NAME

Tree::M - implement M-trees for efficient "metric/multimedia-searches"

SYNOPSIS

use Tree::M;

\$M = new Tree::M

DESCRIPTION

(not yet)

Ever had the problem of managing multi-dimensional (spatial) data but your database only had one-dimensional indices (b-tree etc.)? Queries like

select data from table where latitude > 40 and latitude < 50
and longitude> 50 and longitude< 60;

are quite inefficient, unless longitude and latitude are part of the same spatial index (e.g. an R-tree).

An M-tree is an index tree that does not directly look at the stored keys but rather requires a distance (a metric, e.g. a vector norm) function to be defined that sorts keys according to their distance. In the example above the distance function could be the maximum norm (max(x1-x2, y1-y2)). The lookup above would then be something like this:

my \$res = \$M->range([45,55], 5);

This module implements an M-tree. Although the data structure and the distance function is arbitrary, the current version only implements n-dimensional discrete vectors and hardwires the distance function to the suared euclidean metric (i.e. (x1-x2)**2 + (y1-y2)**2 + (z1-z2)**2 + ...). Evolution towards more freedom is expected ;)

THE Tree::M CLASS

\$M = new Tree::M arg => value, ...

Creates a new M-Tree. Before it can be used you have to call one of the create or open methods below.

ndims => integer
the number of dimensions each vector has

range => [min, max, steps]
min      the lowest allowable scalar value in each dimension
max      the maximum allowable number
steps    the number of discrete steps (used when stored externally)

pagesize => integer
the size of one page on underlying storage. usually 4096, but
large objects (ndims > 20 or so) might want to increase this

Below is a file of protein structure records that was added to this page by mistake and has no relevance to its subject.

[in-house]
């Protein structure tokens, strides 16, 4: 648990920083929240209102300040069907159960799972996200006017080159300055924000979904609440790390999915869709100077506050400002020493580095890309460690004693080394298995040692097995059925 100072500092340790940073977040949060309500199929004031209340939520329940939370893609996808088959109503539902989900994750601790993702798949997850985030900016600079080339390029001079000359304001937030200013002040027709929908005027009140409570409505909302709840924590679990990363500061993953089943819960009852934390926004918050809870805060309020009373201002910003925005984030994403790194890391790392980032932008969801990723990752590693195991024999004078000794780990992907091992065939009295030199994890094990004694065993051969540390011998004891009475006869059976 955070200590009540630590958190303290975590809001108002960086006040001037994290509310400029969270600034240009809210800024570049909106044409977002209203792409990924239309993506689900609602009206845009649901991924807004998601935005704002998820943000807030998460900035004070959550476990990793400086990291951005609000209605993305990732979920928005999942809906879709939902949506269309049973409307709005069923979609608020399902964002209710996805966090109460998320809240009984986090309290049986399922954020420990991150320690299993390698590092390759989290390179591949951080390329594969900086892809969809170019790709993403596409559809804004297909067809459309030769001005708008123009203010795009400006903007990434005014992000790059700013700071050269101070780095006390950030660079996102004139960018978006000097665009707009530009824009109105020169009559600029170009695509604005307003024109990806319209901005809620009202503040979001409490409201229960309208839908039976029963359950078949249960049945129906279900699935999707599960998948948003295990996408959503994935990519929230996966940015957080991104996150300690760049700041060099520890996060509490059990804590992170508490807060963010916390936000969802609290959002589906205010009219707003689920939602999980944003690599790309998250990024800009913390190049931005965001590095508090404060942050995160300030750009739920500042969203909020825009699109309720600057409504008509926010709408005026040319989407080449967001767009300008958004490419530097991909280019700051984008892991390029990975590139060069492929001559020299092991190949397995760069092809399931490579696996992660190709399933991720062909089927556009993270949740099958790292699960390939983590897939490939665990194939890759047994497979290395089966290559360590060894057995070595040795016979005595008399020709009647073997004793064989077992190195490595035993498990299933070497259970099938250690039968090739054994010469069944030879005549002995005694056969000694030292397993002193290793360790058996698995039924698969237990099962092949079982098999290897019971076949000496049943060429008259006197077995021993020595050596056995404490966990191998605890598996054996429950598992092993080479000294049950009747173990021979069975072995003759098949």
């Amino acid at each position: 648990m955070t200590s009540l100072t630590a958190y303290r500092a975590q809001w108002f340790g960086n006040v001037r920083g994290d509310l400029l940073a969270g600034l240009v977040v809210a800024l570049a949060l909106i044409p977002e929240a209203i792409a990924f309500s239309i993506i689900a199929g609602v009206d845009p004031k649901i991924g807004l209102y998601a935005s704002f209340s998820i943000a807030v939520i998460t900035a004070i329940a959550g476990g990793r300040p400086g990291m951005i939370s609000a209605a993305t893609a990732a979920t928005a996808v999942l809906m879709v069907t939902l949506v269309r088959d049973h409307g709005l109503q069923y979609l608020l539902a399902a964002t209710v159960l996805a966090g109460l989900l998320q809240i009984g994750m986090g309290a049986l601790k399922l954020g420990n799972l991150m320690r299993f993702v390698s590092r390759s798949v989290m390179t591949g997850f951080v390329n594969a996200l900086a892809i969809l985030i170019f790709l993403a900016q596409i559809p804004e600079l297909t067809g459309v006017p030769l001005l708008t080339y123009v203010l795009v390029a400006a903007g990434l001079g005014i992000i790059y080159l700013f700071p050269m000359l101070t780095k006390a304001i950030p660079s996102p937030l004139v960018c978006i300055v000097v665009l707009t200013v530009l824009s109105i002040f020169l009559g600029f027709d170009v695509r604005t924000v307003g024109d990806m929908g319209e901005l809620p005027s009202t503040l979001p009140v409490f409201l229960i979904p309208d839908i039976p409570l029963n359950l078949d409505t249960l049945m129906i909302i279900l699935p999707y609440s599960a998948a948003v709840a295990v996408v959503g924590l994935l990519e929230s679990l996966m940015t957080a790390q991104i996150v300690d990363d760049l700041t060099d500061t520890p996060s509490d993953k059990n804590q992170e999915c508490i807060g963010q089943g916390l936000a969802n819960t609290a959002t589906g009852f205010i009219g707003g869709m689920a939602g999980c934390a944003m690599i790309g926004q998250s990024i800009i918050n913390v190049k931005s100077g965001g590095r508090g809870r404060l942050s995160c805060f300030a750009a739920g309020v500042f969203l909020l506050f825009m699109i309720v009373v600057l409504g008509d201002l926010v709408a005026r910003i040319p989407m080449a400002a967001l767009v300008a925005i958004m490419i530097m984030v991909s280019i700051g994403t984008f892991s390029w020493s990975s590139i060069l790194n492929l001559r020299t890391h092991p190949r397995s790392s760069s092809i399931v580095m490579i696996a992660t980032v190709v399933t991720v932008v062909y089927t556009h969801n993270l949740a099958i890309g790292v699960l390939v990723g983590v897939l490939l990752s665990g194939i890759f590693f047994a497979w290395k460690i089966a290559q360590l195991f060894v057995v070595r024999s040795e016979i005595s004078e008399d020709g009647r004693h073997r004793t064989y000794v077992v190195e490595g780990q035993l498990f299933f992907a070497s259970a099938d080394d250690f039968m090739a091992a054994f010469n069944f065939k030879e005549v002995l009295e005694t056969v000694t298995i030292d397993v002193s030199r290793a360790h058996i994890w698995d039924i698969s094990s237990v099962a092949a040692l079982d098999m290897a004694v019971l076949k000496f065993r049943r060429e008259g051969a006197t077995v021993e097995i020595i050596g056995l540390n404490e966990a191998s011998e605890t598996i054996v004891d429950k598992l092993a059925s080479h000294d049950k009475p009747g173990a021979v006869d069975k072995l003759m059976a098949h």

Example: create an M-Tree that stores 8-bit rgb-values:

\$M = new Tree::M ndims => 3, range => [0, 255, 256];

Example: create an M-Tree that stores coordinates from -1..1 with 100 different steps:

\$M = new Tree::M ndims => 2, range => [-1, 1, 100];
\$M->open(path)
\$M->create(\$path)

Open or create the external storage file \$path and associate it with the tree.

[this braindamaged API will go away ;)]

\$M->insert(\@v, \$data)

Insert a vector (given by an array reference) into the index and associate it with the value \$data (a 32-bit integer).

\$M->sync

Synchronize the data file with memory. Useful after calling insert to ensure the data actually reaches stable storage.

\$res = \$M->range(\@v, \$radius)

Search all entries not farther away from @v then \$radius and return an arrayref containing the searchresults.

Each result is again anarrayref composed like this:

[\@v, \$data]

e.g. the same as given to the insert method.

\$res = \$M->top(\@v, \$n)

Return the \$n "nearest neighbours". The results arrayref (see range) contains the \$n index values nearest to @v, sorted for distance.

\$distance = \$M->distance(\@v1, \@v2)

Calculcate the distance between two vectors, just as they databse engine would do it.

\$depth = \$M->maxlevel

Return the maximum height of the tree (usually a small integer specifying the length of the path from the root to the farthest leaf)

BUGS

Inserting too many duplicate keys into the tree cause the C++ library to die, so don't do that.

AUTHOR

Marc Lehmann <schmorp@schmorp.de>.